Perhaps the most known among the Folic Acid facts is the benefit for pregnant and soon-to-be pregnant women. Folic Acid is a key vitamin for proper fetus development; without it, the baby risks a deformed spine, suboptimal brain development and other ailments. This is why so many foods, notably bread, waffles, cereal and other staples, are routinely fortified with Folic Acid. There's more to Folic Acid than just baby health, however.
Some Folic Acid Facts
Folic Acid is a member of vitamin B family, more specifically vitamin B9. It is also known as Folate, Folacin and in some cases Vitamin M.
What Folic Acid Does
Folic Acid is heavily involved in the production of new cells and the maintenance of existing cells (hence the importance during pregnancy). It is also important for the prevention of heart disease, anemia, stroke and certain forms of cancer. Some studies suggest limited protection against Alzheimer's disease, although more research needs to be done. It has also shown itself beneficial in preventing canker sores.
RDA and Overdosing
The general recommendation is to aim for 400 mcg of Folic Acid per day. Women should play it safe and make this the bare-bones minimum, especially those who are planning to or might become pregnant. Women who are confirmed pregnant should go with 600 mcg per day. Certain medical conditions, especially if you've had previous pregnancies where Folic Acid deficiency may have been an issue, could be a cue to going even higher -- talk to your doctor to determine what is right for you.
This "play it safe" angle inevitably prompts the question of how much of a good thing is too much. Fortunately, Folic Acid has very low toxicity, even at very high doses. The official Upper Limit (UL) has been set to 1 mg for adults.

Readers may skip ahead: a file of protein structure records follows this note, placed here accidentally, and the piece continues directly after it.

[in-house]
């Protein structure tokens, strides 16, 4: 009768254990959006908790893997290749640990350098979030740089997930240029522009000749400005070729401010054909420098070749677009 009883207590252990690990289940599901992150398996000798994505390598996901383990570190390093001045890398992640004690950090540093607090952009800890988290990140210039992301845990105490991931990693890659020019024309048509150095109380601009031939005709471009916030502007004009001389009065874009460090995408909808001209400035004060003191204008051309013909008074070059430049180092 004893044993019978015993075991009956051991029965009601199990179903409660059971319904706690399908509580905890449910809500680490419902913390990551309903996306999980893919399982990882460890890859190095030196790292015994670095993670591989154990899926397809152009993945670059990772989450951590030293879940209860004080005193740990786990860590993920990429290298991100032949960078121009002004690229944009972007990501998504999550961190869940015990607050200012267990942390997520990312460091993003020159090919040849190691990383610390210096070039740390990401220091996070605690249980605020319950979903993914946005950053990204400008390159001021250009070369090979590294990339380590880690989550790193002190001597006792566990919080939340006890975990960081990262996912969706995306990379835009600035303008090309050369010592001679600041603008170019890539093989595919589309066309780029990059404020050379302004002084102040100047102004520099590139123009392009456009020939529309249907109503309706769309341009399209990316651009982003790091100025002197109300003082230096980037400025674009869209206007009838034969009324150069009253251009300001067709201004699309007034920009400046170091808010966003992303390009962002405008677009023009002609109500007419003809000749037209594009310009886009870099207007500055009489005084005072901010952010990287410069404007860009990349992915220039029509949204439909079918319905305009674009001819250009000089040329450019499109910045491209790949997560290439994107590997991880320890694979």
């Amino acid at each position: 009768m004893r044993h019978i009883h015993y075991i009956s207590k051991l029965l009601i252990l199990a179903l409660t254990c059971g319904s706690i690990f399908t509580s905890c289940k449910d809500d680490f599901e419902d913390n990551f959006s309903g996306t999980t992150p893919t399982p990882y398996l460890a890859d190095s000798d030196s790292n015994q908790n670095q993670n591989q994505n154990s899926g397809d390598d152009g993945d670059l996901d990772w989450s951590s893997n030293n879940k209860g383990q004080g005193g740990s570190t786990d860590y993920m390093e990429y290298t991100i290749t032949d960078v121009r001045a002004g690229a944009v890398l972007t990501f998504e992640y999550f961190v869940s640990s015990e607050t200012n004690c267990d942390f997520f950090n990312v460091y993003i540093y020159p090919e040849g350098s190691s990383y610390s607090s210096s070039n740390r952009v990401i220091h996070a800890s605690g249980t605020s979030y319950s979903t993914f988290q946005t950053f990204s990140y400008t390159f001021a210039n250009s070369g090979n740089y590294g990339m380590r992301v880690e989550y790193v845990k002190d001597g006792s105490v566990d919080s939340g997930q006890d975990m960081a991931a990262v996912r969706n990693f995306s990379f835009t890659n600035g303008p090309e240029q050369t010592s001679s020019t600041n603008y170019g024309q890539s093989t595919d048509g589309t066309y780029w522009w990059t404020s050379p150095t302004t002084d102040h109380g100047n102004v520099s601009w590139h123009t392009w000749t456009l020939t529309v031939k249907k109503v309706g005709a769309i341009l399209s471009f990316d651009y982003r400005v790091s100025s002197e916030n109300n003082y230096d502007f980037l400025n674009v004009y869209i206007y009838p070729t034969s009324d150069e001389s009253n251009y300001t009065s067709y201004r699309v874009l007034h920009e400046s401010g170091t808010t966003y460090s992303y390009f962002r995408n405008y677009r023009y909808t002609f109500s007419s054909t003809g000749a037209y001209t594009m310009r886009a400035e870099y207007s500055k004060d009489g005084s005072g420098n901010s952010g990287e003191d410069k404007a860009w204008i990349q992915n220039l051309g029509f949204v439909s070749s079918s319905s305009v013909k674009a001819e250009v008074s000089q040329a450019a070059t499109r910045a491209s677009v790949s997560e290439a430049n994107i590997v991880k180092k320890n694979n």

However, it is important to note that Folic Acid isn't quite playing nice with another member of the vitamin B family. Excess amounts of Folic Acid may hinder proper absorption of vitamin B12, another very important vitamin. Furthermore, a big intake of Folic Acid can effectively mask the deficiency symptoms of vitamin B12, which may theoretically cause brain damage in the long term.
Having said that, this one-two punch against vitamin B12 may sound nasty, but it's rarely a big issue in reality; few exceed the UL intake long enough on food alone. It is, however, something to keep in mind if you decide to take supplemental Folic Acid in the form of pills. This is especially true for the elderly -- ask your doctor about getting your vitamin B12 checked if you're getting up there in age and you're planning to start supplementing with Folic Acid regularly.
Where to Find Folic Acid
Folic Acid is found in a wide variety of foods, most commonly in green, leafy vegetables. Here are some good, everyday sources:
- Spinach (1 cup - 206 mcg)
- Broccoli (1 cup - 104 mcg)
- Asparagus (1 cup - 70 mcg)
- Lettuce (1 cup - 76 mcg)
- Blackeyed peas (1 cup - 210 mcg)
- White beans (1 cup - 144 mcg)
- Bananas (1 cup - 45 mcg)
- Orange juice (1 cup - 75 mcg)
- Sunflower seed kernels (1 cup - 303 mcg)
Most grain products such as bread, pasta and cereal are heavily fortified with Folic Acid too.
Final Thoughts on Folic Acid
These Folic Acid facts are merely scraping the surface, of course -- lots of research has been done and is still in progress on the links between Folic Acid supplementation and cancer prevention, mental agility, combating depression and other interesting areas of human health. One thing is certain, however; there's no reason not to play it safe and at least take in the recommended 400 mcg per day, be it from vegetables, bread or pills.